My dinner with strangers, thanks to an innovative app
How technology brought a diverse crowd together for a dinner party.
I'm sitting with a dozen or so people I don't know at a dinner table inside a stranger's apartment. A skylight suns the vines that cover the walls, and wall-to-wall shelves are stocked with more herbs and spices than I can count. The chatter subsides for a moment as the host brings out the next dish: an elaborately decorated egg-tofu custard. I pick up my chopsticks and pop a bit into my mouth, delighted at how the thick, creamy dish manages to be both so smooth and hearty at the same time.
I'm at a dinner party run by Eatwith, an app created in Israel where diners can sign up for a fee and visit chefs' houses to eat top-quality meals with other diners: essentially, the tech version of a dinner party.
Meal-sharing apps are becoming more and more popular. Sometimes called the "Airbnb of food," these apps promote paying for home-cooked meals. Some, like Washington-based Feastly and Argentina-based Cookapp, invite users to professional chefs' houses for luxurious dining. Others, like Amsterdam app Shareyourmeal, are more informal and hook neighbors up to share meals and leftovers.
I learned about all this a few weeks ago after wondering if someone had come out with an app for sharing food yet. After a Google search brought up meal-sharing app Eatwith, I was immediately curious. After browsing on Eatwith a bit, I found "Ajito tasting menu: Japanese inspired kitchen" in an apartment just a train ride away in Brooklyn.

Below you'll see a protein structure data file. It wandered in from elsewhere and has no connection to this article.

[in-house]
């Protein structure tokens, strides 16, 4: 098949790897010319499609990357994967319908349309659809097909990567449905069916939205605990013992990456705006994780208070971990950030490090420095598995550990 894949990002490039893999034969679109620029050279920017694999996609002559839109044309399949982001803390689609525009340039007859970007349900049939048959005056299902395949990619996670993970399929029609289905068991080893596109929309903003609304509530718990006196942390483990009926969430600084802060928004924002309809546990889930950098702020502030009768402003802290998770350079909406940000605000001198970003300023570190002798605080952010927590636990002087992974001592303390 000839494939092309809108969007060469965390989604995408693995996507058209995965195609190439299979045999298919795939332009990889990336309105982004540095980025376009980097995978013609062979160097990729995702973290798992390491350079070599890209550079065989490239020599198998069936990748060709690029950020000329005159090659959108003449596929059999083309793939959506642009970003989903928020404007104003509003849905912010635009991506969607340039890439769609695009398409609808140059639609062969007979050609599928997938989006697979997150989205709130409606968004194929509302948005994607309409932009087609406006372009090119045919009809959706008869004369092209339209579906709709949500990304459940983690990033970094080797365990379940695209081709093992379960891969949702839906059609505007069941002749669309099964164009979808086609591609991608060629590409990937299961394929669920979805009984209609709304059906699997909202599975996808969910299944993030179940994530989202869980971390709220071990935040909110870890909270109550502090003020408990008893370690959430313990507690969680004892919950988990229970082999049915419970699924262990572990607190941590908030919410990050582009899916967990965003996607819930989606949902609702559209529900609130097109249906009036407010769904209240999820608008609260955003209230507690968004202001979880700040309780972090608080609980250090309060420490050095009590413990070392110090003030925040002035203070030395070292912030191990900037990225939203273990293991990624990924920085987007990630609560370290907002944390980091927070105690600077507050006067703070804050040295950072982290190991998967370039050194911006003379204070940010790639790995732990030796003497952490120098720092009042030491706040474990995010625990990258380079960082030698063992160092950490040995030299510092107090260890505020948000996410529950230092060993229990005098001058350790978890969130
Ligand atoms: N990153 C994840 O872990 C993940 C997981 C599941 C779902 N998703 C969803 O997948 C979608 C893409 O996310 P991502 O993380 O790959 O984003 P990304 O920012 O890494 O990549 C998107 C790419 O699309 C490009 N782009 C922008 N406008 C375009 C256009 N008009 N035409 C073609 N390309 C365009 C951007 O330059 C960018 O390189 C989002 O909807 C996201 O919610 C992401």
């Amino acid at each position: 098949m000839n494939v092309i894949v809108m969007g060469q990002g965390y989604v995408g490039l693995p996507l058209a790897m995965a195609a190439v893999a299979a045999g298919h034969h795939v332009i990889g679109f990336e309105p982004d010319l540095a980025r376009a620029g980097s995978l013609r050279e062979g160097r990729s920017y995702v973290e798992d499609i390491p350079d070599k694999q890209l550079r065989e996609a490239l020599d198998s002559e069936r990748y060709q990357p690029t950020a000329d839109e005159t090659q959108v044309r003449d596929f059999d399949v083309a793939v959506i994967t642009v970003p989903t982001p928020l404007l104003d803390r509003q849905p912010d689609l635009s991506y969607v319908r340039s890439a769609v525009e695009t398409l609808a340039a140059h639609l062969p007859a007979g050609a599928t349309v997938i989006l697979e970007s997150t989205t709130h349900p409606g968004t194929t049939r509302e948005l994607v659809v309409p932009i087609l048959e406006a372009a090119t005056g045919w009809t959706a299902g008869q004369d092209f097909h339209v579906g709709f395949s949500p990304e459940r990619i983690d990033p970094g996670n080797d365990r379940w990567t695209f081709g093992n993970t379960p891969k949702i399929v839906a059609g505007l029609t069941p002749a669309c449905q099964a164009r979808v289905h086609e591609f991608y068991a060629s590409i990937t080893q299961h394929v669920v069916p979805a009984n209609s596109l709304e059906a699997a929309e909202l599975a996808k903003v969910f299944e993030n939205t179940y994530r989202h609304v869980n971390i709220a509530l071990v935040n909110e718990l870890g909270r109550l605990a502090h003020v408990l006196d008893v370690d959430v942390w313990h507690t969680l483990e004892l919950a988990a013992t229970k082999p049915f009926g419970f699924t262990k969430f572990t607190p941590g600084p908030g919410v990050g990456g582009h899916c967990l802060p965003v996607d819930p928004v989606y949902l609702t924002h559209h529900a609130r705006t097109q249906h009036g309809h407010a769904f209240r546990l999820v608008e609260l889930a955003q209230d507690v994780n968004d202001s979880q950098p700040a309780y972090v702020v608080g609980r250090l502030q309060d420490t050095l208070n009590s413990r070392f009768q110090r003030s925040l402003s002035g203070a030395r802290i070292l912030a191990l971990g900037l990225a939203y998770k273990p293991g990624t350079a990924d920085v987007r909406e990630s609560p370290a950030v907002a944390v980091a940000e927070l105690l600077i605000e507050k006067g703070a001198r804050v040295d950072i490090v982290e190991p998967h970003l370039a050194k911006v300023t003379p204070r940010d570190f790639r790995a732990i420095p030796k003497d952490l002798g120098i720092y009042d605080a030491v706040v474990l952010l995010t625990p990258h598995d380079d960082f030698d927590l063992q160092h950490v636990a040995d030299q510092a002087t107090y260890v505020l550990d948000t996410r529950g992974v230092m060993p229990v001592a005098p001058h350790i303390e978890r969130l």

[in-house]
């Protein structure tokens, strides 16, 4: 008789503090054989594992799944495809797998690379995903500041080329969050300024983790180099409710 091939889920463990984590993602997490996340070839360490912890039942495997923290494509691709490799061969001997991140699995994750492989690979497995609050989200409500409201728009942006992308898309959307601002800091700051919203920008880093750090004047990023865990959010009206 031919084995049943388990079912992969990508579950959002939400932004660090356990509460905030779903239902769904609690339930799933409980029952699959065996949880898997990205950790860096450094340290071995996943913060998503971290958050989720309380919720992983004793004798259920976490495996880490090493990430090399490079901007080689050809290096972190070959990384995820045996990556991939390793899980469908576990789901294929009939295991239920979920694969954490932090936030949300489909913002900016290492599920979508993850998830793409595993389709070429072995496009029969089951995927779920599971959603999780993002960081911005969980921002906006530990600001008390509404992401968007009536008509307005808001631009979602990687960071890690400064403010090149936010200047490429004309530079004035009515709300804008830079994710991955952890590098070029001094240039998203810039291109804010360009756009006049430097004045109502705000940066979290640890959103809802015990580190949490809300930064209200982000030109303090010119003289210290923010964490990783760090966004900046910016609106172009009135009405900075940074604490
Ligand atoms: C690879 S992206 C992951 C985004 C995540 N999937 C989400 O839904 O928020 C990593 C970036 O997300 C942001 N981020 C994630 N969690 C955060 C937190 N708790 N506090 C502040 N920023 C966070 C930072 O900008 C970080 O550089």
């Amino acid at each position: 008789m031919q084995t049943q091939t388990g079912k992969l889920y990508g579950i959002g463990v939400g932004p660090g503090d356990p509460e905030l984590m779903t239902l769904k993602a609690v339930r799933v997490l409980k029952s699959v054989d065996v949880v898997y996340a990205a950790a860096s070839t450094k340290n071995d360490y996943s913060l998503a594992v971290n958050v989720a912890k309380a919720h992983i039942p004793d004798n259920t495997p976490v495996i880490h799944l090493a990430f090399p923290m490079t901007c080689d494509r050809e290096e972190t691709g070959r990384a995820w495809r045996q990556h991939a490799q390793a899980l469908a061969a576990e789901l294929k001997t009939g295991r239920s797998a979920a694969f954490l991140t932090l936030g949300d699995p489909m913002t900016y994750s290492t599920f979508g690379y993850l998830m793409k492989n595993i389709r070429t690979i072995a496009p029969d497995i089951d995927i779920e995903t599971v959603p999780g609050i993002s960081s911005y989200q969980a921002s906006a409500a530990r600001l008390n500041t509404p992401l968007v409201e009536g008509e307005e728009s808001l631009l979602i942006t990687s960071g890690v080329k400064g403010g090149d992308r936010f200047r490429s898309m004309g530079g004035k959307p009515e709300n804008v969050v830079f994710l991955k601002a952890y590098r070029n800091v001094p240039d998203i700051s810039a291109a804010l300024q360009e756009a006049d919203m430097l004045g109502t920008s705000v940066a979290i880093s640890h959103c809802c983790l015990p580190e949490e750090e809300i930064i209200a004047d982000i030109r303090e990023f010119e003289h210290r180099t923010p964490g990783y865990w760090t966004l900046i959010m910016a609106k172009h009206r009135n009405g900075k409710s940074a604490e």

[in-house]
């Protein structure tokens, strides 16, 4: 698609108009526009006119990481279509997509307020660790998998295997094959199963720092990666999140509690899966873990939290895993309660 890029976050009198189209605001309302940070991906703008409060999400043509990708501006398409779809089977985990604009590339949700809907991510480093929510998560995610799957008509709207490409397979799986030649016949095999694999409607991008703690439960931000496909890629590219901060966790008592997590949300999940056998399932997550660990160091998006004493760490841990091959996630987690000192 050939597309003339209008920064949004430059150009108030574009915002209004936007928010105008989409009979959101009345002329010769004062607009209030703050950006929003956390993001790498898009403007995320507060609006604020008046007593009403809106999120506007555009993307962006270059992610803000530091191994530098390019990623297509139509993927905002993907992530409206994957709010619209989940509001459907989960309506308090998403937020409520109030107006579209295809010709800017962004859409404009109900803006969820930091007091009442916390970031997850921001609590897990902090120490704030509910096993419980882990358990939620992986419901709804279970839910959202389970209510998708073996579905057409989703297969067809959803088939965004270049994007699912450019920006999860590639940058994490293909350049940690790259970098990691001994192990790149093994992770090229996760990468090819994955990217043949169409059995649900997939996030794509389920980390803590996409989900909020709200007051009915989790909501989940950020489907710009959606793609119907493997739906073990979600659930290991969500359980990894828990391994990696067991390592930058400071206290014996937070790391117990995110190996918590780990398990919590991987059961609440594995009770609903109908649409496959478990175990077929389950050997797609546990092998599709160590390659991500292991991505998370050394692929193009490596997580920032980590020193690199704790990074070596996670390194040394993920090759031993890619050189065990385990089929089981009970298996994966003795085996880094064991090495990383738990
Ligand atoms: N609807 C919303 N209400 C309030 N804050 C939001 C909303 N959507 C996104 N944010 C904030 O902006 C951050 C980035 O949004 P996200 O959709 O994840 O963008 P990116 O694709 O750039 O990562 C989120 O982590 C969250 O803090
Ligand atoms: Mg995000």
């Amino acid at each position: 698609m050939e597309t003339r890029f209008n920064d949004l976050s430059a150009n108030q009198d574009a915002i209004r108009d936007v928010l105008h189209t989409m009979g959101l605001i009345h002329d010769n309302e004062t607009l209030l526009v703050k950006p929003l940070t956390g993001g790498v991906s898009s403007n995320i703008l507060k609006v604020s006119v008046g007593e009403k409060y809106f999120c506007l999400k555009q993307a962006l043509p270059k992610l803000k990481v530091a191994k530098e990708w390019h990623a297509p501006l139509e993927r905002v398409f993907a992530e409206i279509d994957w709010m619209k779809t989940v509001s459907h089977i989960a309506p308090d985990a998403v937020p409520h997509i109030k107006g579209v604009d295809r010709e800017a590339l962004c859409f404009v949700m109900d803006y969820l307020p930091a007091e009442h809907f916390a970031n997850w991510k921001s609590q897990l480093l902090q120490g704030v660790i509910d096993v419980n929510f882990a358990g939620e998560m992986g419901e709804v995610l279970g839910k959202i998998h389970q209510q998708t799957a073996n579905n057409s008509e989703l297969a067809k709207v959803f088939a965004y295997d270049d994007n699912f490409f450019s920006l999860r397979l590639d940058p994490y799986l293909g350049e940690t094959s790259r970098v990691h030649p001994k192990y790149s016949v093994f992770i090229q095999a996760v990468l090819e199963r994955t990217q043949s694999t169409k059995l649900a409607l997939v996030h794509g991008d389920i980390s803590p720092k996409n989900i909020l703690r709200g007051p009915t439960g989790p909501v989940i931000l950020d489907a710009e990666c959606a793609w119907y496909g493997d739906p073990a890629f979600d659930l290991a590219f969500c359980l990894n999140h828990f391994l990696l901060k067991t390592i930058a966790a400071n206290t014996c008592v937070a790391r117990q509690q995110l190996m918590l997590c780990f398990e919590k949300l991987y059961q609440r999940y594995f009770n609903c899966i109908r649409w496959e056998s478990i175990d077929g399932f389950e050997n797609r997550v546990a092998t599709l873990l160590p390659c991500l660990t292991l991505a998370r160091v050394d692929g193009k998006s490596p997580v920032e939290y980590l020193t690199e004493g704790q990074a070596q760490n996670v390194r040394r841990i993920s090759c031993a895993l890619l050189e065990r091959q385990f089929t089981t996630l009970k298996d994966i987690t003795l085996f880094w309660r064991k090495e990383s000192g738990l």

When I arrived at the apartment, Ai, the host, was feverishly preparing her first course. Ai grew up in Japan, where her mom taught her to cook a variety of traditional dishes. She and her husband, Matt, built a small garden on their New York rooftop where they grow their own vegetables and herbs.
That was part of what drew me to this meal: Ai uses homegrown vegetables in the kitchen, along with other organic foods from local markets. I've been working on being more food-conscious lately — me and just about everybody else — so I wanted to try something healthy and natural.
I introduced myself to a few other early guests, and we enjoyed pre-dinner drinks, including Ai and Matt's homemade kombucha.
Once the dinner got started, Ai would bring out a course and tell us a bit about it. I sorely needed this information; as it turns out, eating burritos and Pad See Yu didn't mean I knew much about food from around the world.
We enjoyed dishes like stuffed tomato, fried tofu, Japanese salad, mushroom soup and a gelatinous dessert that tasted like the Chanel of Jell-O.
As I ate, I got to know the other guests. I met a couple who were visiting from Chicago, a New Jersey psychologist, a woman from India and a man from Taiwan. We talked a lot about travel, a topic that we, as non-native New Yorkers, could relate to.
I'm not the most exuberant party person, which made this experience surprisingly comfortable compared with, say, going to a bar or club. There were only about 15 of us eating together for a few hours, and talk flowed naturally. Since no one really knew each other, everyone was pretty friendly between delicious dining breaks.
The cuisine itself was quite tasty, though I'm honestly not enough of a foodie to give any real Iron Chef-like assessment. It was certainly a great sampling of Japanese culture.
As I looked around at the other diners, I realized we were also something of a sampling. We came from such diverse backgrounds, and we had just a few hours to get to know each other's strange lives. The meal brought us together to try a new cuisine, but it also brought us together to try out an evening with a completely new set of friends from around the world.